APEC focused the Asia-Pacific region’s eyes on Hawai‘i in other ways. During the summer of 2011, media from Shanghai, Beijing, Guangzhou and Seoul visited Hawai‘i in advance of APEC Leader’s Week. These media tours generated stories read and viewed by millions of people on our achievements in energy and life sciences and Hawai‘i as a premier destination for business travel. APEC Leader’s Week also brought members of influential meetings media outlets that met with HTA, the APEC Host Committee and the Lieutenant Governor to learn about how the APEC experience further developed our capacity to host large and complex diplomatic and commercial meetings.
Meeting with U.S. Cabinet members
“This is very exciting. Hawai‘i is the perfect test-bed for us.”
– U.S. Secretary of Energy Steven Chu
APEC brought many American leaders to our State. Given the opportunity, the Lieutenant Governor facilitated State meetings with United States Secretary of Commerce John Bryson and Under Secretary for International Trade Francisco Sanchez focusing on how the federal government and Hawai‘i can work together on trade and travel, including reducing travel restrictions on visitors from the Asia-Pacific region to Hawai‘i and the mainland. Other discussions focused on initiatives Commerce has taken to aid local companies in directing their exports to Asia. A major meeting was also conducted between United States Secretary of Energy Steven Chu and energy leaders from the various sectors of Hawai‘i to discuss the federal-state partnership for clean energy.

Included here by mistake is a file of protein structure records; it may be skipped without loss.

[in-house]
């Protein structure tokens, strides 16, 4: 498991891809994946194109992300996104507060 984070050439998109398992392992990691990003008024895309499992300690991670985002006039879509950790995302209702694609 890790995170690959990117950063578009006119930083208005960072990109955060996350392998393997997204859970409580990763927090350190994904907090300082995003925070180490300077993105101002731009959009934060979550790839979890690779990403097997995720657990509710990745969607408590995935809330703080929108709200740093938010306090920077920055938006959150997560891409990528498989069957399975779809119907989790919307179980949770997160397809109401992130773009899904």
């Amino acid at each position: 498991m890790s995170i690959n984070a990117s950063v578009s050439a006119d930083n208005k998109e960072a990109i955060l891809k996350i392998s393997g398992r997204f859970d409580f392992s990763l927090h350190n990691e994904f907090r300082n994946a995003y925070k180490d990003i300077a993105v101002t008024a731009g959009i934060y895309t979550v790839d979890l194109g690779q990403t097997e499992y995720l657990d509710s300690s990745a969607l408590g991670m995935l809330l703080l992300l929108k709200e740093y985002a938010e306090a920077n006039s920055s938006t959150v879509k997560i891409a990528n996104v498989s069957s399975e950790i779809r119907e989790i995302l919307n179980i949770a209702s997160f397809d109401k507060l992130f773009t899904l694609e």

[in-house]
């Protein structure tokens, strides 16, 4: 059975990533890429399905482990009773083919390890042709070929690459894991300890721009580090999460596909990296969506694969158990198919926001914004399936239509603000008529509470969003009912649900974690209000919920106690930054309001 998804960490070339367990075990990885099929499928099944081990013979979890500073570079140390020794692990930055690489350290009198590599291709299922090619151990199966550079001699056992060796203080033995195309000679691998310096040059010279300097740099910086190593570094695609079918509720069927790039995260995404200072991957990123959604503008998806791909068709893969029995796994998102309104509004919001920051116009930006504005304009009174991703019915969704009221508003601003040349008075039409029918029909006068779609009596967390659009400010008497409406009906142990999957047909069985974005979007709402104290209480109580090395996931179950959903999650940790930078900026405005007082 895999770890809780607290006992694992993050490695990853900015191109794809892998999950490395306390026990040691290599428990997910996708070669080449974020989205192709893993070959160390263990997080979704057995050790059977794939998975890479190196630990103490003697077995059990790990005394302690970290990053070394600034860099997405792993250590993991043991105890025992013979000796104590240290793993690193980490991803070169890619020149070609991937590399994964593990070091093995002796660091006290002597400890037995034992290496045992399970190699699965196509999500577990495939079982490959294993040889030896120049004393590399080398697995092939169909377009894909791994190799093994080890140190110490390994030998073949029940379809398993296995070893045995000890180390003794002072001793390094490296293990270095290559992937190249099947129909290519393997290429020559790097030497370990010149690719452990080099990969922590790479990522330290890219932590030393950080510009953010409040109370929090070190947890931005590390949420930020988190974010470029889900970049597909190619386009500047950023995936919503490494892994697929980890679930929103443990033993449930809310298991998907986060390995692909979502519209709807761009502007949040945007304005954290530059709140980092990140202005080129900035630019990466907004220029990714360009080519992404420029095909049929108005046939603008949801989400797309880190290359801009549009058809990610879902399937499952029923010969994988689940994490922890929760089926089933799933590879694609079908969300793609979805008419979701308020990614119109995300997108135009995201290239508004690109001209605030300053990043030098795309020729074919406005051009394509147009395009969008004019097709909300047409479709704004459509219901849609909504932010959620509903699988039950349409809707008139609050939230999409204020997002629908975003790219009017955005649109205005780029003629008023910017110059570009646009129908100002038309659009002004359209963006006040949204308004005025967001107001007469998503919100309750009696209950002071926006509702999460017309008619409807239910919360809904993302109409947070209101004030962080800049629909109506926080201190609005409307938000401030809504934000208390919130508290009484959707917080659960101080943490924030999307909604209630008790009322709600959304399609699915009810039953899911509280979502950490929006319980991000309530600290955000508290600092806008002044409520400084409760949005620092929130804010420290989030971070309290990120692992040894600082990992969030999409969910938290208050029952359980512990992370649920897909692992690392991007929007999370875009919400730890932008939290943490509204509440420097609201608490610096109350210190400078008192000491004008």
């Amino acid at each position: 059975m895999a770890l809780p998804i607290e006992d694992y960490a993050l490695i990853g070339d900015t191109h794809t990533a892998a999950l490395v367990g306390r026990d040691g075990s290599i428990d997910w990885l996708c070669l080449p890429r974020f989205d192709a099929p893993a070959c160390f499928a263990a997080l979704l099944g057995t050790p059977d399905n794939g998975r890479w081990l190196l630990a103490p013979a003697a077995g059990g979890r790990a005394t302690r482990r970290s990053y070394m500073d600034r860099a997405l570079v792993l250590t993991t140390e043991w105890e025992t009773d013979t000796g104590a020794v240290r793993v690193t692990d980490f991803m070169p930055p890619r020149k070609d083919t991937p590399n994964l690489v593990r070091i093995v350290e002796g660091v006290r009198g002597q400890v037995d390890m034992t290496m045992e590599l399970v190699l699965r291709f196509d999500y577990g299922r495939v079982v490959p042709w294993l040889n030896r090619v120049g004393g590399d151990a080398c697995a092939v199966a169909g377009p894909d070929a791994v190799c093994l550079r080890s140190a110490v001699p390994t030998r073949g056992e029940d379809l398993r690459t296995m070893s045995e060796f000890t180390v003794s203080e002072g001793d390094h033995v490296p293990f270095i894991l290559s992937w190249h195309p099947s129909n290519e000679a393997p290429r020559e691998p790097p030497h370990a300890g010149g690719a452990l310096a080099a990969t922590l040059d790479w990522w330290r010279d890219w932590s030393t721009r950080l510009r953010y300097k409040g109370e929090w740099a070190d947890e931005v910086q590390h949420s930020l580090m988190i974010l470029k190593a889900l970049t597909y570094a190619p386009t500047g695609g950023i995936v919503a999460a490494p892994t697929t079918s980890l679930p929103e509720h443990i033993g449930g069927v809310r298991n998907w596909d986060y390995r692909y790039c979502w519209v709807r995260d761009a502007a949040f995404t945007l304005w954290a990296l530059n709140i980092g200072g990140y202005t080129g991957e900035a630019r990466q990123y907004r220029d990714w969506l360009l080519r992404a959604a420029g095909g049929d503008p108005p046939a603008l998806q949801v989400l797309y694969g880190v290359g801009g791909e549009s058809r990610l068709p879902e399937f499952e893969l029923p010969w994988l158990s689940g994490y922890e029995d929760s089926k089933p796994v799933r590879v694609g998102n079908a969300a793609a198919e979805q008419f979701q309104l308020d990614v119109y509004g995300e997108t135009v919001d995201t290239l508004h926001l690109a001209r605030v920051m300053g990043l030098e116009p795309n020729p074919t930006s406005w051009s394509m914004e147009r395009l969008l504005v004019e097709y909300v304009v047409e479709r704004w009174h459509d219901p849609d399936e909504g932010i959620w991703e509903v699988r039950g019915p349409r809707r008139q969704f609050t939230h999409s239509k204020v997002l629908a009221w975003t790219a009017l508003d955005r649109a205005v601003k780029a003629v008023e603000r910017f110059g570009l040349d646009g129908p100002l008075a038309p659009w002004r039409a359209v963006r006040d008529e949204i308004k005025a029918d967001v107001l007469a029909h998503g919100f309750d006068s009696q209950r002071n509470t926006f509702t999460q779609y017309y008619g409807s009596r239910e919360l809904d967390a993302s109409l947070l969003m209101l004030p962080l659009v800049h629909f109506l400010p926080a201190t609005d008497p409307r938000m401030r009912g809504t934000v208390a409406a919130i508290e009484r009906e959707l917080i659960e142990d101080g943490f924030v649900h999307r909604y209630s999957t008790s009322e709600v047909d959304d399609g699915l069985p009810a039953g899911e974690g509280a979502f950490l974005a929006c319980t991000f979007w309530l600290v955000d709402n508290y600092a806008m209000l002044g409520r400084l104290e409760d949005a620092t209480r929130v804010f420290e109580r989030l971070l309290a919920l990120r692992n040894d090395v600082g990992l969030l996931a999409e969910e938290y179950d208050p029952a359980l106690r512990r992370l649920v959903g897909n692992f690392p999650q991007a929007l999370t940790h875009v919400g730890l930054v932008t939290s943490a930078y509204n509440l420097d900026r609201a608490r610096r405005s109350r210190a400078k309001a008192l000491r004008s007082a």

With respect to the coordinated management of this world class event, the work done by the Host Committee, the private sector, every level of government and thousands of volunteers was remarkable. Cooperation and focused problem solving were a hallmark and this model can be modified for future application.
Most importantly, Hawai‘i established a clear and successful track record at holding an international convention of this magnitude. This included Hawai‘i sponsoring a two-day Asia-Pacific Business Symposium to discuss regional trends and opportunities and to build relations between Hawai‘i and member economy participants.
The value of the 2011 APEC Summit in Hawai‘i cannot be measured only in terms of a single event. It can best be assessed for what we make of it in the longer term as a launching point for our Asia-Pacific and global strategy.
In that light, though the work of the Host Committee and many others, Hawai‘i reestablished our unique credentials as:
- A world leader in the hospitality industry and highly competitive in the management of international meetings and conventions,
- Innovators in the application of clean energy technologies,
- A Pacific center for higher education and advanced research utilizing State and private universities and the East West Center, and
- A unique and vital place to do business.
In short, we effectively carried out the vision of President Barack Obama, who said he:
“… could not imagine a more fitting place than my home state of Hawai‘i. Here we are literally in the center of the Pacific. Here we’re reminded of the progress that’s possible when people of different backgrounds and beliefs come together…. Here we’re a single ‘ohana, one family.”